To paraphrase Dirkson "a trillion here a trilion there and soon you are talking real money."
Now I can't imagine a general revolt over accounting standards, so I guess the economy is screwed. I thought they couldn't shock me anymore but this made my jaw drop.
Via Atrios of course.
Thursday, November 18, 2004
"the president, with the majority he has in the Senate, could have sent up Attila the Hun and got him confirmed," Mr. Leahy said. "But Judge Gonzales is no Attila the Hun; he's far from that, and he's a more uniting figure."
and furthermore Judge Gonzales is a member of a much more important demographic group, is a US citizen and is alive. On balance, I agree that he is a better choice that Attila the Hun. The grim thing is that Sen Leany's joke is barely exaggerated given the Leninist level of discipline of most Republicans.
Oh and if they think they can take us Huns for granted, they better watch out (OK so tehcnically I'm a Magyar but Americans call the Magyar Koztarsasad Hungary).
Thursday, November 11, 2004
but I also very much hope that he is closely interrogated under oath about his views on what constitutes torture, how quaint the Geneva conventions are and why judge Robinson just declared the military tribunals unconstitutional. I was not pleased to see Ashcroft leave, because I suspected that Bush would try this.
The Senate has a chance to finally declare itself irrelevant by confirming the appointment of Gonzales whose contempt for the legislature is as profound as his concept for human rights and the very concept of law.
Wednesday, November 10, 2004
Kristof writes "Paging China! Help us! Urge the U.S. government to respect freedom of the press!...three different U.S. federal judges, each appointed by President Ronald Reagan...U.S. District Judge Ernest Torres found Mr. Taricani in contempt for refusing to identify the person he got the videotape from, and the judge fined him $1,000 a day... Then there's Patrick Fitzgerald, the overzealous special prosecutor who is the Inspector Javert of our age. Mr. Fitzgerald hasn't made any progress in punishing the White House officials believed to have leaked the identity of the C.I.A. officer Valerie Plame to Robert Novak. But Mr. Fitzgerald seems determined to imprison two reporters who committed no crime, Judith Miller of The New York Times [Finally we get to the point] and Matthew Cooper of Time, because they won't blab about confidential sources.
Jesusof Maryof and Josephof, I understand that blood is thicker than logic, but couldn't you have just said that you consider the sanctity of your employer more important than the law?
Freedom of the press does not imply that the sacred promises made by journalists to criminals
must be allowed to help criminals violate the law. Our constitution, in parchment and ink, does not stand between judges and journalists' sources. "Congress shall make no law respecting an establishment of religion, or prohibiting the free exercise thereof; or abridging the freedom of speech, or of the press;..." does not imply that any law inconvenient to journalists is unconstitutional. People who witnessed a crime can be compelled to testify against the criminals other than themselves. "nor shall be compelled in any criminal case to be a witness against himself" does not mean "nor shall be compelled in any criminal case to be a witness against his or her confidential source"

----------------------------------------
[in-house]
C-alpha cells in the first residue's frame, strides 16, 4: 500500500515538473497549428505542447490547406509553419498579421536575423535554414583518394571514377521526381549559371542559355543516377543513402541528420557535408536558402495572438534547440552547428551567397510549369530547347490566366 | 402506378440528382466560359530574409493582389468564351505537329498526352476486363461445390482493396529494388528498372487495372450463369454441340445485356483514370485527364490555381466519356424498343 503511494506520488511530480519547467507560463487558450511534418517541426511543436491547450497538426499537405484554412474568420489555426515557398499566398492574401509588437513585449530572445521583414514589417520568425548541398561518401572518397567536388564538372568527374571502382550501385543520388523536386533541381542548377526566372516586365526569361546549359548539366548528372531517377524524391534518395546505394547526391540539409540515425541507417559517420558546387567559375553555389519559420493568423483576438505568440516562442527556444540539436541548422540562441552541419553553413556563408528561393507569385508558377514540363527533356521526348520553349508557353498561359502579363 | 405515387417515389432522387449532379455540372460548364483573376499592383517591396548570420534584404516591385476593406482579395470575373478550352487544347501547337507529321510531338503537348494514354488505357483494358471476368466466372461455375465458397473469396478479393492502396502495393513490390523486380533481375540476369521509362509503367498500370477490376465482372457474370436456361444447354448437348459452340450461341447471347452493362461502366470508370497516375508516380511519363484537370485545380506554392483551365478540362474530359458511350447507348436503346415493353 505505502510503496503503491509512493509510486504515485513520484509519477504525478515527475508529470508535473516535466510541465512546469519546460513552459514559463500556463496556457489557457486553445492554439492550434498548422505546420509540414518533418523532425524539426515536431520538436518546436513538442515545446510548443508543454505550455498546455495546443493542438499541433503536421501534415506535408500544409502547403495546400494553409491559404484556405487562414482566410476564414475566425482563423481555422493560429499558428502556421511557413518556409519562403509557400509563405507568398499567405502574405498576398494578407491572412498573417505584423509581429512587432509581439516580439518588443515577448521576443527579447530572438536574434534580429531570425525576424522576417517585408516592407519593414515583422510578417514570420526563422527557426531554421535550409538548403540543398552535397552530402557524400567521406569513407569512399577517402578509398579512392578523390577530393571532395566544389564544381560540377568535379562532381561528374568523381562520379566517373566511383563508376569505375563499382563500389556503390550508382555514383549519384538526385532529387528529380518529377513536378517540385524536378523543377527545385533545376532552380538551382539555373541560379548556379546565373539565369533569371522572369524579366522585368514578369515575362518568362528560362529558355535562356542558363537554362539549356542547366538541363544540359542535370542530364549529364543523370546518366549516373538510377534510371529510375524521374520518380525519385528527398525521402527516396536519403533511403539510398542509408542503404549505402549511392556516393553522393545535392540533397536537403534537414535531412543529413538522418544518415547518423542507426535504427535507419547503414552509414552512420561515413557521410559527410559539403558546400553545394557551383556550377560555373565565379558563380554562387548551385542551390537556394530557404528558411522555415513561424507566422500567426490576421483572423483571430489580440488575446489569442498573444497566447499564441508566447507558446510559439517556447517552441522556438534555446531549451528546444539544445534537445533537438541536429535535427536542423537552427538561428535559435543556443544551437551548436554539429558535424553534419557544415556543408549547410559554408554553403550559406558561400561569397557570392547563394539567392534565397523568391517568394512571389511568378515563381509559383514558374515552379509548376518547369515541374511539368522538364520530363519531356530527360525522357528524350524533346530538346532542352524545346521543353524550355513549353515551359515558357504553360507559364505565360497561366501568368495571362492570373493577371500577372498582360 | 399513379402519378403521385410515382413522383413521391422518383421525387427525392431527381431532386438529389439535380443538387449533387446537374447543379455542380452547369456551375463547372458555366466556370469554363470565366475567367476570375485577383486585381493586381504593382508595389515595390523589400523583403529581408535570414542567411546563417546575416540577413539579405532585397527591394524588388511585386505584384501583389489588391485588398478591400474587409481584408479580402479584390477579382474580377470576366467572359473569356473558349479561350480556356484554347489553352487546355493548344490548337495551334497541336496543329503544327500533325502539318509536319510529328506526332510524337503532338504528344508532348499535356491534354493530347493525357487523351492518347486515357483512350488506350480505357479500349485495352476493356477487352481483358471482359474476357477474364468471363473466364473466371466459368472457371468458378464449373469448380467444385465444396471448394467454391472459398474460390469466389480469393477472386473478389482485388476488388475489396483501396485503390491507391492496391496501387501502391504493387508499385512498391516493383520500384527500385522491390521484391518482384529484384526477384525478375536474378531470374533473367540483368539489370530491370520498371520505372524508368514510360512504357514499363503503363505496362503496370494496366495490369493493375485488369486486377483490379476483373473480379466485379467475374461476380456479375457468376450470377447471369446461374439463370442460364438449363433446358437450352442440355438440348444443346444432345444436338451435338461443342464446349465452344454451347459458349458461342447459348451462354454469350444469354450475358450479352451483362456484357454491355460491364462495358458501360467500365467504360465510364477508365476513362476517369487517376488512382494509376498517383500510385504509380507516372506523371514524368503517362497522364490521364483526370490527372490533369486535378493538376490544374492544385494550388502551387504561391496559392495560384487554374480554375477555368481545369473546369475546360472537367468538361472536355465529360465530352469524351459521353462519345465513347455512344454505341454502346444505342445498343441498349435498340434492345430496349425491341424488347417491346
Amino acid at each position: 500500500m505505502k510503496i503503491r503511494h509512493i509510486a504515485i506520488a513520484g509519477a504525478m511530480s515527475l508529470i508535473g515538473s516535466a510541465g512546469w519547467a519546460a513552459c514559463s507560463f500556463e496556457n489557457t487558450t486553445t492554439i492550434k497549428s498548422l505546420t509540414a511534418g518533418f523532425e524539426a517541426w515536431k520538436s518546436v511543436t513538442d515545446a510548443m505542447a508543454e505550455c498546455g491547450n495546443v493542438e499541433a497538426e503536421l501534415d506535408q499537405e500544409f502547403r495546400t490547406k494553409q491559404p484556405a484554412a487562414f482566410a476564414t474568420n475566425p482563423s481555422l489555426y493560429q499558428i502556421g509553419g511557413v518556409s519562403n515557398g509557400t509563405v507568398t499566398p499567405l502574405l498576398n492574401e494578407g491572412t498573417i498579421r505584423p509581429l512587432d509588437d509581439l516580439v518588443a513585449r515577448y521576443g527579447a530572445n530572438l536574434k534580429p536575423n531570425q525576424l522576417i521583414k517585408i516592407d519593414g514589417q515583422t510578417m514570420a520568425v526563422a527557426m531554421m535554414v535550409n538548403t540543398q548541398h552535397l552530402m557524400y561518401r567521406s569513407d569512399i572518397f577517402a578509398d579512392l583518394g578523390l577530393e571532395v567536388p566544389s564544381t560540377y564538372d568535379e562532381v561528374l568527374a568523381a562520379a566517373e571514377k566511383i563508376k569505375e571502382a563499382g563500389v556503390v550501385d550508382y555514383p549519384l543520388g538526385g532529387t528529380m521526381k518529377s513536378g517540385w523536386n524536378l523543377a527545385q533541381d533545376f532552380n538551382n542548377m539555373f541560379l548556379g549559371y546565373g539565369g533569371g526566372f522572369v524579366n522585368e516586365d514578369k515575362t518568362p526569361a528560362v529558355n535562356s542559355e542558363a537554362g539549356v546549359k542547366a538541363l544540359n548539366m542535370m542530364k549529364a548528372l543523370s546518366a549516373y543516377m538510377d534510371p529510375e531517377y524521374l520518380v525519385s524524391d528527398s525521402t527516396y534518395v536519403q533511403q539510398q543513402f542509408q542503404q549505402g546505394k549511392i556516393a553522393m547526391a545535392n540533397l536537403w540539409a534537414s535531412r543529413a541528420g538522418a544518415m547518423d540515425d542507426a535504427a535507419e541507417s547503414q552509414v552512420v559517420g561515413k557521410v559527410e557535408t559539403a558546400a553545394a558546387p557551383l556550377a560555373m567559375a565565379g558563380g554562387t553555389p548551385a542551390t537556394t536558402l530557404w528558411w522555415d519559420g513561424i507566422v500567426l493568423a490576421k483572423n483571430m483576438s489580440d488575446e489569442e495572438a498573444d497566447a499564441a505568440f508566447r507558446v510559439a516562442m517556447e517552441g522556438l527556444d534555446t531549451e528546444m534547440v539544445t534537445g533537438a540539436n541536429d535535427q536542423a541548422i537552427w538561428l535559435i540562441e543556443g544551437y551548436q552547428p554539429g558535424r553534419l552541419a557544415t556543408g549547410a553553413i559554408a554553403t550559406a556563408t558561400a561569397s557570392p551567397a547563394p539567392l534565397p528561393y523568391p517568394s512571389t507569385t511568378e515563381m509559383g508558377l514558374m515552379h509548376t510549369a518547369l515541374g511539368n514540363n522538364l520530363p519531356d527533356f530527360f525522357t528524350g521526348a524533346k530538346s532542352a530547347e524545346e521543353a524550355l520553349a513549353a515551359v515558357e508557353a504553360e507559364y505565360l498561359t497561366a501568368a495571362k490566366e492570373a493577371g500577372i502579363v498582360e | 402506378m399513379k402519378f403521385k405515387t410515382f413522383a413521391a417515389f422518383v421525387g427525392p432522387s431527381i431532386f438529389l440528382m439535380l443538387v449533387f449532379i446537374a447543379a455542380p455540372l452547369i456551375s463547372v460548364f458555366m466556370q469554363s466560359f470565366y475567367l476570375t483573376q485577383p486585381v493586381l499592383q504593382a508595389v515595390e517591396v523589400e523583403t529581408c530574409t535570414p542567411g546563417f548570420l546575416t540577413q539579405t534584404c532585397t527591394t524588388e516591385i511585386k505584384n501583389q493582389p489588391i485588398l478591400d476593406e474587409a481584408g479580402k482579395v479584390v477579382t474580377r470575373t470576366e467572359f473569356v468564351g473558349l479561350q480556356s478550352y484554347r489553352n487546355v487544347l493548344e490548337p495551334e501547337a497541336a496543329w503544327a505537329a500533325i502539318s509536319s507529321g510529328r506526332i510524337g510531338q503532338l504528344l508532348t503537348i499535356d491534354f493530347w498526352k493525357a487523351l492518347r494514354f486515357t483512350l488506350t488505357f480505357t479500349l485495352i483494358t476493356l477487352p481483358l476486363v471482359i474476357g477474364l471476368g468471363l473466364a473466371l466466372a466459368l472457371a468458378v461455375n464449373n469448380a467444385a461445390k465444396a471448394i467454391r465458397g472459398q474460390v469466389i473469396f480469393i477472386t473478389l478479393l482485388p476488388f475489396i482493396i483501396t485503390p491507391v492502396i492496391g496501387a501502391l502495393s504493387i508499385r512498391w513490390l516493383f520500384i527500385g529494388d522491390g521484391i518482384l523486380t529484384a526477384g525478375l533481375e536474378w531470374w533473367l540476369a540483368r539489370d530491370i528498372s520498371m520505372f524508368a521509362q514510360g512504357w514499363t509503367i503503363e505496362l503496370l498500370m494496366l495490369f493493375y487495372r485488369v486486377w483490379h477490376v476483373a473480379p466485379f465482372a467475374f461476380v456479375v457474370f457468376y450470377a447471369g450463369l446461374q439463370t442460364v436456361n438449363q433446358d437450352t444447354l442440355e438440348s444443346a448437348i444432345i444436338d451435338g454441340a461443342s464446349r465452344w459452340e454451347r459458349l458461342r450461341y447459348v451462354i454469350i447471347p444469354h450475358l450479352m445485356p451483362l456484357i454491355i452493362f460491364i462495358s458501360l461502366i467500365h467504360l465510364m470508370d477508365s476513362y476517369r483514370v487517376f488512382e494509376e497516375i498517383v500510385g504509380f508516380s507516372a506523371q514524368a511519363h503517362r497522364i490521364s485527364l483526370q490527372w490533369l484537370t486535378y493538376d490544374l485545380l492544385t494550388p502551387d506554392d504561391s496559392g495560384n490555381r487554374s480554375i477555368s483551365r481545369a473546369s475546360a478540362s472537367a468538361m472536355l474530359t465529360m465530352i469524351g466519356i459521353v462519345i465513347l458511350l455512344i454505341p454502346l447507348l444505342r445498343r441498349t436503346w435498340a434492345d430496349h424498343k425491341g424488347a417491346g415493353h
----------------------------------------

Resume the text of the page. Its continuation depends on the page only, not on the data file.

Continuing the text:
The thing that really bothers me about this idiotic op ed is the pretense that it is about Mr. Taricani in Providence not Judith Miller in New York. The three seperate examples just show that there is nothing unusual about Fitzgerald or the Plame case. Promises of confidentiality of journalists to their sources have no particular constitutional status. The claim that refusal to defer to such promises is equivalent to censorship reminds us that the political power of journalists has caused enough arrogance to overcome their ability to read the plain english of the 1st and 5th amendments..
Tuesday, November 09, 2004
Everywhere including the Washington Post
Friday, November 05, 2004
The Democrats decades long effort to be Republican light has not succeded yet. I have long thought that an extreme proposal to increase the progressivity of the tax code would be both good policy and good politics. The Republicans would reply by accusing the Democrats of class war. So ? Seems a pretty feeble argument. It would make rich journalists hostile. Like they are so sympathetic now. It would make it hard to raise money, but not impossible with the small donations on the internet and the Kerry campaign showed the limits of money without slogans.
I am sure that this would be popular. Whenever it is polled it is popular (this is very rarely).
I am also sure it would be good policy. Roughly a good case would be that this is what Clinton did with his increase of income taxes on the top 2 million households and increase in the EITC.
I think there is clearly an active margin of people deciding whether to participate in the labor market including married women and young people. Problems with high taxes on rich people seem to me to be difficult to detect in practice by people who don't cheat (no names but there are two in my mind).
I'd say eliminate income tax on all earnings under $ 50,000 for a family of 4. This isn't even much money.
Now a better policy would be payroll tax reform, but eliminating the income tax for many households would be better politics.
This seems obvious to me. I have never heard an even semi convincing argument against it.
Wednesday, November 03, 2004
I got this from Kevin Drum
Bit allarmed about the Senate exit polls which seem to be from Luntz. However, I am calling Florida for Castor based on official vote counts
Huh they show Marinez ahead. Yeah but look at this
Castor minus Marinez - (kerry - Bush) = 4.7%. Seems that Republican precincts have reported first. I am quite sure that Bush will not win Florida by 4.7 % (I stand by prediction that Kerry will win Florida). Thus I call it for Senator Castor. Am I the first? May I call you Betty ?
Update: Looks like I wiffed this one too. Martinez appears to have won. Sorry Ms Castor
|ARE YOU GAY, LESBIAN OR BISEXUAL?|| |